BETHEL — When the Maine Department of Education released its 2014 school report cards last week, SAD 44 Superintendent David Murphy said he was pleased to see that a majority of the schools in his district had maintained or improved their grade from the previous year.

“We had two of our schools jump two letter grades: Woodstock School jumped from a C to an A, and Andover Elementary School jumped from a F to a C,” Murphy said. “Telstar (Regional) High School also jumped up from a F to a D, and Crescent Park School maintained its C grade. The only school that dipped was Telstar Middle School, which went from a C to a D.

“Overall, we saw some gains in our district, which shows all of the great things that are happening in our schools right now,” Murphy said. “Now that the grades have been released, the principals of each school in SAD 44 will meet with their staff and diagnose the data from the report cards to identify what their strengths were this year, what their weaknesses were and how they can improve it next year.”

Murphy said people need to look at the schools as a whole and not just the report card.

“I think we should be cautious about looking at the grade that a school receives and nothing else,” Murphy said. “That’s problematic, whether a school gets an F or an A. People should look at the school as a whole. There are some schools that get a failing grade, but do great things for their students. You’ve got to look at their efforts beyond math and literacy scores.”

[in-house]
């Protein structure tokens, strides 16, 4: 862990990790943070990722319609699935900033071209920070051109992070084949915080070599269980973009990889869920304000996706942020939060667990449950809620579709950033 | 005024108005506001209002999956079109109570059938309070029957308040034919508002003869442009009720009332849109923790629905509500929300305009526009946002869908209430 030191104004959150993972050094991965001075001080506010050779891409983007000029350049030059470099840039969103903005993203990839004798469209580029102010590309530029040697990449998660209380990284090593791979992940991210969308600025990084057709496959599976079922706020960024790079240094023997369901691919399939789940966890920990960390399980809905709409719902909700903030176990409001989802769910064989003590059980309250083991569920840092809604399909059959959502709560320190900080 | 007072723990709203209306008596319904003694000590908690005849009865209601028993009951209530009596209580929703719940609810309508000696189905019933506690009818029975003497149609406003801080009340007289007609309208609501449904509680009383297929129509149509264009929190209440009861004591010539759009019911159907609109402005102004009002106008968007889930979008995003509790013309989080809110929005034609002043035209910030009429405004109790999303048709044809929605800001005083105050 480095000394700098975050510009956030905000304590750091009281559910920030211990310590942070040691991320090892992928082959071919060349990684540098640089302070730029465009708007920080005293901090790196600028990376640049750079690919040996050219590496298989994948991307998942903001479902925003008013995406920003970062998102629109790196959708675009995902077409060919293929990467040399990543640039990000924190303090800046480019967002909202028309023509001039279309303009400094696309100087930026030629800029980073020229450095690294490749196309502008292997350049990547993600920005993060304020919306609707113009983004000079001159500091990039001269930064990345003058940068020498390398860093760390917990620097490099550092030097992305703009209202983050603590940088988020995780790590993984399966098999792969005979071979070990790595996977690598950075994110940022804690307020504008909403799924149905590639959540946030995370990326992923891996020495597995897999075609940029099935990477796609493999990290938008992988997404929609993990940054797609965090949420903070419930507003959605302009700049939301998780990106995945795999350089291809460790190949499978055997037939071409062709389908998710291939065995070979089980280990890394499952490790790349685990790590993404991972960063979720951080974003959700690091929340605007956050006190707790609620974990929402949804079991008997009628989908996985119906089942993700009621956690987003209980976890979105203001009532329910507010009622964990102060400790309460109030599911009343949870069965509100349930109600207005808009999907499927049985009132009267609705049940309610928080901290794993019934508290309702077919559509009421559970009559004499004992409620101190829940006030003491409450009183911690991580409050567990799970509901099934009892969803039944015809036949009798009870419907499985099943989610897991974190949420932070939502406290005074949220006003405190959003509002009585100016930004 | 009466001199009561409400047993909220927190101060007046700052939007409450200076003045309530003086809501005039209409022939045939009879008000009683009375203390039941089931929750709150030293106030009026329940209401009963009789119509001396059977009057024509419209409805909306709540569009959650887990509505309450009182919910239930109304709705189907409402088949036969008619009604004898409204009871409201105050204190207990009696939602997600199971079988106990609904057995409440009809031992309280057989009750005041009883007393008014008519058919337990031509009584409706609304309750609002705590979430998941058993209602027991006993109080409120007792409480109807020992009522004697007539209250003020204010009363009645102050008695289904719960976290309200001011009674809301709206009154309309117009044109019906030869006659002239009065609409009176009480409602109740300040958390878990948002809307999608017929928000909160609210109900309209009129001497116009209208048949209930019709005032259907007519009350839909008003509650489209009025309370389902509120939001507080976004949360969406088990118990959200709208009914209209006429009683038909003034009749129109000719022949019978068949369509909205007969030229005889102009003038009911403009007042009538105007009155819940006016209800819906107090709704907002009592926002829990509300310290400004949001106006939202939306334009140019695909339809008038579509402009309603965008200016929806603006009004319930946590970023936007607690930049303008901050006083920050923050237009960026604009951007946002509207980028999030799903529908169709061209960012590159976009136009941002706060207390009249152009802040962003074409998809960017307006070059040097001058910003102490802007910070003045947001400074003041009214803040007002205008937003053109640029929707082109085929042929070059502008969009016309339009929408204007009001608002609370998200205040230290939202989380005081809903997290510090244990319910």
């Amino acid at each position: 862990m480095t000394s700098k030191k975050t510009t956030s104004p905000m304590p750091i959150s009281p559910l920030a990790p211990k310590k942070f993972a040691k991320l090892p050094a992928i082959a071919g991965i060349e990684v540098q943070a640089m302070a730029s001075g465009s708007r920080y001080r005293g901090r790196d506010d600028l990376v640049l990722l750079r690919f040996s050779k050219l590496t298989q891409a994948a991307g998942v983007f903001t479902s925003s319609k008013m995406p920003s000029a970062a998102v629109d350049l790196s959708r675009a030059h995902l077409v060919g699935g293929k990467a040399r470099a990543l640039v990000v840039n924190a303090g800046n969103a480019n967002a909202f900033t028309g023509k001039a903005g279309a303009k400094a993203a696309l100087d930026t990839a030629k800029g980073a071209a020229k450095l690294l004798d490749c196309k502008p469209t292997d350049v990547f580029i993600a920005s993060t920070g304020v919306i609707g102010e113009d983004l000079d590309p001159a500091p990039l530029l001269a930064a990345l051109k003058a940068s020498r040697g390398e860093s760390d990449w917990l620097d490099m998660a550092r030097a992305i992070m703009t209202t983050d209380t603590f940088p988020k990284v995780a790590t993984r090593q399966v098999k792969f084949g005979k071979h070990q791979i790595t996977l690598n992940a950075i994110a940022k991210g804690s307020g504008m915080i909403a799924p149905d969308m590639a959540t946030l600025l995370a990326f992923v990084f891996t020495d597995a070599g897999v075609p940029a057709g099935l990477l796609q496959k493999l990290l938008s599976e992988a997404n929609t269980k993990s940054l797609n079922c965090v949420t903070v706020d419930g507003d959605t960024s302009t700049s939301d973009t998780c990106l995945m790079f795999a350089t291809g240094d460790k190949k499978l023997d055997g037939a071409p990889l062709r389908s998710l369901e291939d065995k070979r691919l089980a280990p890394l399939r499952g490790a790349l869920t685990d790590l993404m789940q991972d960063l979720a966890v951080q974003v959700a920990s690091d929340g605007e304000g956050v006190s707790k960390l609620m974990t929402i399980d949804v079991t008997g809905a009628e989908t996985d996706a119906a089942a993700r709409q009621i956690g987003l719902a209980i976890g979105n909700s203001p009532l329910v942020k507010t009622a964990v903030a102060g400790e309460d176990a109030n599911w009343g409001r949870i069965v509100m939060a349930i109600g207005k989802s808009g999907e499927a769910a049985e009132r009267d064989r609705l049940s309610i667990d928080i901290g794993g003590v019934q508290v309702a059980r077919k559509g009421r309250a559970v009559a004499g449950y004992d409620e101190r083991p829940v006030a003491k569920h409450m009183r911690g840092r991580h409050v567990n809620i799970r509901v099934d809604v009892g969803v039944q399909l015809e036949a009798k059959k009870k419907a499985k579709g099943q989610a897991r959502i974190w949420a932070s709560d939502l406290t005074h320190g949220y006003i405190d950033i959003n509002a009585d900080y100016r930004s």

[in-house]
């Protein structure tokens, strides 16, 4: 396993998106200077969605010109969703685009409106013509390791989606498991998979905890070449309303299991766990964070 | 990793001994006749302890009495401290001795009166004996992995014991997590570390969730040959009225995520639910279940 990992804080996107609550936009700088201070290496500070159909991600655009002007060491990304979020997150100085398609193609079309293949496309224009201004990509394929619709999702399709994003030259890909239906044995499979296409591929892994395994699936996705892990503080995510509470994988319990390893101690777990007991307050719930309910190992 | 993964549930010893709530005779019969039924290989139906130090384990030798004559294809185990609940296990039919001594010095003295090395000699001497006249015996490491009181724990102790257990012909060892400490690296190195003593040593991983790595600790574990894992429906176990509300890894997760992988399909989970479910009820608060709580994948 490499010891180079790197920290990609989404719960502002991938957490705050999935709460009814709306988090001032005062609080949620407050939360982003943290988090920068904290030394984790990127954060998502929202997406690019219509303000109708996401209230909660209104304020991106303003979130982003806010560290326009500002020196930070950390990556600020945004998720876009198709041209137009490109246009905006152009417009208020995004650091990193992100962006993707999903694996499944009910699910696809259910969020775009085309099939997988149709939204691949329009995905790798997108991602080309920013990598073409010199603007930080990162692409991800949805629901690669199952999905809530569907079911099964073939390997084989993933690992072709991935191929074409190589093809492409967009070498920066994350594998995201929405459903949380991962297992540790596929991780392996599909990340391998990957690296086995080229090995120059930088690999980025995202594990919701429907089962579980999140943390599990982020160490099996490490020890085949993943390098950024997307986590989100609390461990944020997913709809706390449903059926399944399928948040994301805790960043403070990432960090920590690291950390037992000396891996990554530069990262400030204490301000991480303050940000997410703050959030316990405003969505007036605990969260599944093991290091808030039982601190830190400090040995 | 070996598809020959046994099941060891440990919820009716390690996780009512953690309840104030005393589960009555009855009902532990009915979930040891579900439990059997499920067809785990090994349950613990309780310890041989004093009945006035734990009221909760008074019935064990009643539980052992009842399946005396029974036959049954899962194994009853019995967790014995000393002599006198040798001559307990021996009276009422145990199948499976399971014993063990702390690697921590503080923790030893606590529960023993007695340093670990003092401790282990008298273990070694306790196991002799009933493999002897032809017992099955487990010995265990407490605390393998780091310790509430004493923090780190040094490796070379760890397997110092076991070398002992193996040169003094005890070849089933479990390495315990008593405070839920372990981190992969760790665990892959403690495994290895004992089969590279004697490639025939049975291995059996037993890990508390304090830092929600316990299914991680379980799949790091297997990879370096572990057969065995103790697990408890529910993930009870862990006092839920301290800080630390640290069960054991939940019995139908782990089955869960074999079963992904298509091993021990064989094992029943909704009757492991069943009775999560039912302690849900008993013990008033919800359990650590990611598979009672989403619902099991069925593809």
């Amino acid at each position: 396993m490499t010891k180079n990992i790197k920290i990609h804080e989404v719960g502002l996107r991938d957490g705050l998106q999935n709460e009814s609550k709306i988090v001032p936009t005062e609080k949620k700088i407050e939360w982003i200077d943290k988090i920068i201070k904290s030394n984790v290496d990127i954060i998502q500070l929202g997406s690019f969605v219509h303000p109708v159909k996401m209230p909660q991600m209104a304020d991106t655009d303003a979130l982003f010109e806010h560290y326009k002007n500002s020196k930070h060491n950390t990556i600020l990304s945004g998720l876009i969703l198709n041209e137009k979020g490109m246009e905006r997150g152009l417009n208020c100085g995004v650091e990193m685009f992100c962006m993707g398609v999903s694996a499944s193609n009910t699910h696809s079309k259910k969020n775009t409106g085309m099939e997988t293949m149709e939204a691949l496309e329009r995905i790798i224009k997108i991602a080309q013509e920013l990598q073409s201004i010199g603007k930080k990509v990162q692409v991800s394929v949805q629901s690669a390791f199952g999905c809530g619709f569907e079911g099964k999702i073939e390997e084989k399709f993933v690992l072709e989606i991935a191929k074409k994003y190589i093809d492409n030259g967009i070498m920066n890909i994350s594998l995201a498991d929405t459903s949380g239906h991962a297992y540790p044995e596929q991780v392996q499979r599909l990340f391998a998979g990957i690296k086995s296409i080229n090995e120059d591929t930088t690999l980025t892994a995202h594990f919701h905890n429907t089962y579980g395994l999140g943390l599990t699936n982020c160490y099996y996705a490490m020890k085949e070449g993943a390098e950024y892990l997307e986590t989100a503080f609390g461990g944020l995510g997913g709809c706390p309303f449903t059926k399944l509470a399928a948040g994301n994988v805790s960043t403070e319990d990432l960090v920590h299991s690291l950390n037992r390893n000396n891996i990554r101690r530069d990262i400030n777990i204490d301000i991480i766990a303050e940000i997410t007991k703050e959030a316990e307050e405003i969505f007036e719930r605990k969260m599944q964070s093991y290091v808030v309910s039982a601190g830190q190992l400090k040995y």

Woodstock School Principal Jolene Littlehale said that in 2013, her school missed receiving a B grade by “only 1.8 points.


“That didn’t sit well with us, so we sat down and dug into the data to see where we fell short and started to work on a way to remediate things,” Littlehale said. “We looked at where our kids were excelling and what they needed to work on and started there.”

That remediation led to Woodstock jumping from a C to an A, and Littlehale said she and her staff are ecstatic.

“We’ve been celebrating amongst ourselves since we found out,” Littlehale said. “I feel sort of like a proud mom today.”

Littlehale praised her staff and the town’s PTA group for its role in the A grade.

“I have a staff that has been together for a long time without much change, and they look at every child as an individual,” she said. “I always say that I have the best job in the world because I have such great people to work with.” 

Murphy and Littlehale agreed that it was important to analyze the data that comes with the grade.

“I was terrible at math when I was a student and I still am,” Littlehale said with a laugh. “I think the reason behind that was there wasn’t the same data there is now to show where our kids, individually, need help. Now, we can see where they need to grow and work from there.”

Attempts to reach principals at the other SAD 44 schools were unsuccessful.

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